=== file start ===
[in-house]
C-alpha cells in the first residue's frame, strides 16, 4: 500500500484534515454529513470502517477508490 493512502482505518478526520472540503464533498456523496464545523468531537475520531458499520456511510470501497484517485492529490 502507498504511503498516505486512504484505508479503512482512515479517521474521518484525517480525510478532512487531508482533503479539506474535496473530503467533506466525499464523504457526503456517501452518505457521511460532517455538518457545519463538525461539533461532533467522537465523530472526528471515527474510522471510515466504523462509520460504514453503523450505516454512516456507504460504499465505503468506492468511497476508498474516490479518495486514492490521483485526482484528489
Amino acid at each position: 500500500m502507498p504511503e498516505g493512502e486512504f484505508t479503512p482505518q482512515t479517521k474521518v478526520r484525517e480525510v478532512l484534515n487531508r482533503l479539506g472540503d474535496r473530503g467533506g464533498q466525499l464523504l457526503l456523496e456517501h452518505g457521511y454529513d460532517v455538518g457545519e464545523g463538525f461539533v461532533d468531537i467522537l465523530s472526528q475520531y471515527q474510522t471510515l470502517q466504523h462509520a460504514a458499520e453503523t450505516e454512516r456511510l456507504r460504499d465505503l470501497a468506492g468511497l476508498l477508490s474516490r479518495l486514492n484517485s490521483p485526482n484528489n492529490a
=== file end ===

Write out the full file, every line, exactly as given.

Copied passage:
[in-house]
C-alpha cells in the first residue's frame, strides 16, 4: 500500500484534515454529513470502517477508490 493512502482505518478526520472540503464533498456523496464545523468531537475520531458499520456511510470501497484517485492529490 502507498504511503498516505486512504484505508479503512482512515479517521474521518484525517480525510478532512487531508482533503479539506474535496473530503467533506466525499464523504457526503456517501452518505457521511460532517455538518457545519463538525461539533461532533467522537465523530472526528471515527474510522471510515466504523462509520460504514453503523450505516454512516456507504460504499465505503468506492468511497476508498474516490479518495486514492490521483485526482484528489
Amino acid at each position: 500500500m502507498p504511503e498516505g493512502e486512504f484505508t479503512p482505518q482512515t479517521k474521518v478526520r484525517e480525510v478532512l484534515n487531508r482533503l479539506g472540503d474535496r473530503g467533506g464533498q466525499l464523504l457526503l456523496e456517501h452518505g457521511y454529513d460532517v455538518g457545519e464545523g463538525f461539533v461532533d468531537i467522537l465523530s472526528q475520531y471515527q474510522t471510515l470502517q466504523h462509520a460504514a458499520e453503523t450505516e454512516r456511510l456507504r460504499d465505503l470501497a468506492g468511497l476508498l477508490s474516490r479518495l486514492n484517485s490521483p485526482n484528489n492529490a